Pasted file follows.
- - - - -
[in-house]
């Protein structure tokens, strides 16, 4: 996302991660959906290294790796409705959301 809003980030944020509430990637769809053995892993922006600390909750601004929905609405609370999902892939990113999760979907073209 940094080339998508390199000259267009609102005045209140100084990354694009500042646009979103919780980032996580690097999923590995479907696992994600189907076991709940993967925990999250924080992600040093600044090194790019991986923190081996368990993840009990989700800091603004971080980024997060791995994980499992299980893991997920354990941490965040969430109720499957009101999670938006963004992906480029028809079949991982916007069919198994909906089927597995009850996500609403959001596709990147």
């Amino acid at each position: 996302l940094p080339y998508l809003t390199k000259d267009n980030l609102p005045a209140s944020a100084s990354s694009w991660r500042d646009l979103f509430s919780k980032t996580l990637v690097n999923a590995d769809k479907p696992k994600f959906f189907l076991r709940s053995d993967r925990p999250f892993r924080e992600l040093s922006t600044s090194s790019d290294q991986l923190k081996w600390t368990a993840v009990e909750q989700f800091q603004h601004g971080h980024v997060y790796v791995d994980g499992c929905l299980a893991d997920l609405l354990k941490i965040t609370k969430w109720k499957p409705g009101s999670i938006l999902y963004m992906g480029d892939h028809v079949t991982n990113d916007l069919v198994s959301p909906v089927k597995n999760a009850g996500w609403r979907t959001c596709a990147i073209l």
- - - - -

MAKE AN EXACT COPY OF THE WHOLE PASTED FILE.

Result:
[in-house]
């Protein structure tokens, strides 16, 4: 996302991660959906290294790796409705959301 809003980030944020509430990637769809053995892993922006600390909750601004929905609405609370999902892939990113999760979907073209 940094080339998508390199000259267009609102005045209140100084990354694009500042646009979103919780980032996580690097999923590995479907696992994600189907076991709940993967925990999250924080992600040093600044090194790019991986923190081996368990993840009990989700800091603004971080980024997060791995994980499992299980893991997920354990941490965040969430109720499957009101999670938006963004992906480029028809079949991982916007069919198994909906089927597995009850996500609403959001596709990147």
């Amino acid at each position: 996302l940094p080339y998508l809003t390199k000259d267009n980030l609102p005045a209140s944020a100084s990354s694009w991660r500042d646009l979103f509430s919780k980032t996580l990637v690097n999923a590995d769809k479907p696992k994600f959906f189907l076991r709940s053995d993967r925990p999250f892993r924080e992600l040093s922006t600044s090194s790019d290294q991986l923190k081996w600390t368990a993840v009990e909750q989700f800091q603004h601004g971080h980024v997060y790796v791995d994980g499992c929905l299980a893991d997920l609405l354990k941490i965040t609370k969430w109720k499957p409705g009101s999670i938006l999902y963004m992906g480029d892939h028809v079949t991982n990113d916007l069919v198994s959301p909906v089927k597995n999760a009850g996500w609403r979907t959001c596709a990147i073209l």